In End of Watch, Stephen King brings the Hodges trilogy to a sublimely terrifying conclusion, combining the detective fiction of Mr. Mercedes and Finders Keepers with the heart-pounding, supernatural suspense that has been his bestselling trademark. The result is an unnerving look at human vulnerability and chilling suspense. No one does it better than King.
There’s only one Stephen King on my list because…well, it’s the only one I read this year. End of Watch was a great ending to a wonderful trilogy. I’ve know that some people didn’t really care for the Bill Hodges trilogy, but I love the more hard-boiled detective approach to the novels as opposed to King’s usual horror.
3) The Serpent King by Jeff Zentner
Dillard Early, Jr., Travis Bohannon and Lydia Blankenship are three friends from different walks of life who have one thing in common: none of them seem to fit the mold in rural Tennessee’s Forrestville High. Dill has always been branded as an outsider due to his family heritage as snake handlers and poison drinkers, an essential part of their Pentecostal faith. But after his father is sent to prison for sexual abuse of a young parishioner, Dill and his mother become real pariahs. His only two friends are Travis, a gentle giant who works at his family’s lumberyard and is obsessed with a Game of Thrones-like fantasy series (much to his alcoholic father’s chagrin); and Lydia, who runs a popular fashion blog that’s part Tavi Gevinson and part Angela Chase, and is actively plotting her escape from Redneckville, Tennessee.
As the three friends begin their senior year, it becomes clear that they won’t all be getting to start a promising new life after graduation. How they deal with their diverging paths could cause the end of their friendship. Until a shattering act of random violence forces Dill to wrestle with his dark legacy and find a way into the light of a future worth living.
What can I say about this book?? It totally destroyed me, I mean I was bawling like a baby by the end of this one! It was a contender for number one book of the year, I actually considered having a three-way tie, but I forced myself to choose. I will consistently recommend this book, though, especially to lovers of contemporary YA.
2) Winter by Marissa Meyer
Princess Winter is admired by the Lunar people for her grace and kindness, and despite the scars that mar her face, her beauty is said to be even more breathtaking than that of her stepmother, Queen Levana.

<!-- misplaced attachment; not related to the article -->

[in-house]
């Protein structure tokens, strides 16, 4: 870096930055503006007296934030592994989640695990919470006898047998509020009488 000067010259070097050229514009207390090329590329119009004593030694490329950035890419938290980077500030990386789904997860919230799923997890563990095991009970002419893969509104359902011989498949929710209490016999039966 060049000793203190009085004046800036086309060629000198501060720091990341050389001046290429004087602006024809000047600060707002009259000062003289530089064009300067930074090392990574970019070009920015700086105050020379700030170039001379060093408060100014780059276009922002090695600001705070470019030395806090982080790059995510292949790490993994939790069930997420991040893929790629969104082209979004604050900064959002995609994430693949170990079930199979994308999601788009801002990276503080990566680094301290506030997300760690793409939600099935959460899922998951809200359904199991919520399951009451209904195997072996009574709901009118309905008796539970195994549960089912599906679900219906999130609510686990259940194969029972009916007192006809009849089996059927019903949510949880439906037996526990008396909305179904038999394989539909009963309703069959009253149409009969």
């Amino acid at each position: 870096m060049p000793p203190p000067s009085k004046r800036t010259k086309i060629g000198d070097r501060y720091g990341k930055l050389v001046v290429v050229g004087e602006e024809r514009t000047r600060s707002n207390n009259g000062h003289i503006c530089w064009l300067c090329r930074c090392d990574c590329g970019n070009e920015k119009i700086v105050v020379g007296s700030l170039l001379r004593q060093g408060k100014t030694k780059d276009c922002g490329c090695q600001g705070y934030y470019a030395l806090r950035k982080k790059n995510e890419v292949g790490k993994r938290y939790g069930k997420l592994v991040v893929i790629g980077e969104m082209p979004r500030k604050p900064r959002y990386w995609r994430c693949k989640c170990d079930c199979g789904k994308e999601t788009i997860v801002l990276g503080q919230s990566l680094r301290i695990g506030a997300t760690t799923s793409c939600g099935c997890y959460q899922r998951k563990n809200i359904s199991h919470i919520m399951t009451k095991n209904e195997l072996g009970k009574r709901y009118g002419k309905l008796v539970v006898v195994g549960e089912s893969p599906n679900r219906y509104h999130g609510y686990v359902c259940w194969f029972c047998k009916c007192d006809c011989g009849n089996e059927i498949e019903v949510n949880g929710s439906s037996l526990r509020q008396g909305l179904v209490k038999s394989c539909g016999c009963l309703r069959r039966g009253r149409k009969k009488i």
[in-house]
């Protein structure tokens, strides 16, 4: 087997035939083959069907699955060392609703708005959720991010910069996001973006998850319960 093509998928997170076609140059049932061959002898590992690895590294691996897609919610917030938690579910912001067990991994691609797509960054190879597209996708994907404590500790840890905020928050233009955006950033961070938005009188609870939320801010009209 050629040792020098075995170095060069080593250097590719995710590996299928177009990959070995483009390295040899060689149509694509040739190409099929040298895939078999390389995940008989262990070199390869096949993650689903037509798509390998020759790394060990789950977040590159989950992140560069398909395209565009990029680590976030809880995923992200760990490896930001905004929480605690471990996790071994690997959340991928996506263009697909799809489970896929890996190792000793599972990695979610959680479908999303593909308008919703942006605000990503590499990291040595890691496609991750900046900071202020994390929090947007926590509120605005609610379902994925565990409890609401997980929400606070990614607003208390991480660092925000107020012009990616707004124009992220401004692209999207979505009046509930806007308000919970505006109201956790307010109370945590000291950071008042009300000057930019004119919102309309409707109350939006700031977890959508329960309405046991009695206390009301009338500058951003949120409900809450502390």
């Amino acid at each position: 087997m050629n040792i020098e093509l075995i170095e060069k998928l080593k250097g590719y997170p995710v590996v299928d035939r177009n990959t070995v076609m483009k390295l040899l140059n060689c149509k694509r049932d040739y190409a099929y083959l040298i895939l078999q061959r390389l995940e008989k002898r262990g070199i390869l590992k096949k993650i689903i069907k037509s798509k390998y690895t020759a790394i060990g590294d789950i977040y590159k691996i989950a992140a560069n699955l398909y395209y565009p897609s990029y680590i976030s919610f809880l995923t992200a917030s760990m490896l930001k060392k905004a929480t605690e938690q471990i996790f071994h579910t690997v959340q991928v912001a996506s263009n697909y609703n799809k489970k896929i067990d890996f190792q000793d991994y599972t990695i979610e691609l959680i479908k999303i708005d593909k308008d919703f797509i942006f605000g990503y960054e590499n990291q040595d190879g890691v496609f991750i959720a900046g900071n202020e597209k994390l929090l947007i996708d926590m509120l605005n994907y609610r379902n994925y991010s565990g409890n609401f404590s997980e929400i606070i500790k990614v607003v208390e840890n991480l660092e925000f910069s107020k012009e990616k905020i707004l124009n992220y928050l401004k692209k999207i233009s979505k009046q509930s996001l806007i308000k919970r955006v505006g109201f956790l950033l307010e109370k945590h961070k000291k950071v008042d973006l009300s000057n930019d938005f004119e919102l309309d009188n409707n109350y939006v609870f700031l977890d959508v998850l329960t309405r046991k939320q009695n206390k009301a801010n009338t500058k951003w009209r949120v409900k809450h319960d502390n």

Winter despises her stepmother, and knows Levana won’t approve of her feelings for her childhood friend–the handsome palace guard, Jacin. But Winter isn’t as weak as Levana believes her to be and she’s been undermining her stepmother’s wishes for years. Together with the cyborg mechanic, Cinder, and her allies, Winter might even have the power to launch a revolution and win a war that’s been raging for far too long.
Can Cinder, Scarlet, Cress, and Winter defeat Levana and find their happily ever afters? Fans will not want to miss this thrilling conclusion to Marissa Meyer’s national bestselling Lunar Chronicles series.
What a thrilling end to this amazing series! I could hardly put this book down, even though I hated to finish it. There was a lot of mumbling and gasping and a bit of cursing from me throughout.
1) Illuminae by Jay Kristof and Amie Kaufman
This morning, Kady thought breaking up with Ezra was the hardest thing she’d have to do.
This afternoon, her planet was invaded.
The year is 2575, and two rival megacorporations are at war over a planet that’s little more than an ice-covered speck at the edge of the universe. Too bad nobody thought to warn the people living on it. With enemy fire raining down on them, Kady and Ezra—who are barely even talking to each other—are forced to fight their way onto an evacuating fleet, with an enemy warship in hot pursuit.
But their problems are just getting started. A deadly plague has broken out and is mutating, with terrifying results; the fleet’s AI, which should be protecting them, may actually be their enemy; and nobody in charge will say what’s really going on. As Kady hacks into a tangled web of data to find the truth, it’s clear only one person can help her bring it all to light: the ex-boyfriend she swore she’d never speak to again.
Told through a fascinating dossier of hacked documents—including emails, schematics, military files, IMs, medical reports, interviews, and more—Illuminae is the first book in a heart-stopping, high-octane trilogy about lives interrupted, the price of truth, and the courage of everyday heroes.
Top honors goes to Illuminae, a mammoth YA sci-fi written in the craziest format I’ve ever seen. This seems to be a book that you either love or hate, and I loved it from the first few pages. The style is just so unique, and I was completely invested in the characters and plot, despite it not being the usual format. I felt like I was reading a movie, if that makes any sense? I spent the entire time on the edge of my seat, and was brought to tears more than once. If you’ve been hesitant about picking this one up because of the size, just give it a shot, it reads much faster than you would think.
That’s it for my favorite reads of the year, if you haven’t read these yet, go check them out! Every one of these is available at Book Depository, which offers free worldwide shipping, score! There’s a few honorable mentions that didn’t make it onto my top ten, but that I also recommend:
I can’t believe that 7/10 of my favorites this year were YA-guess I can’t say that’s not my thing anymore, can I?
Did any of these make your top ten?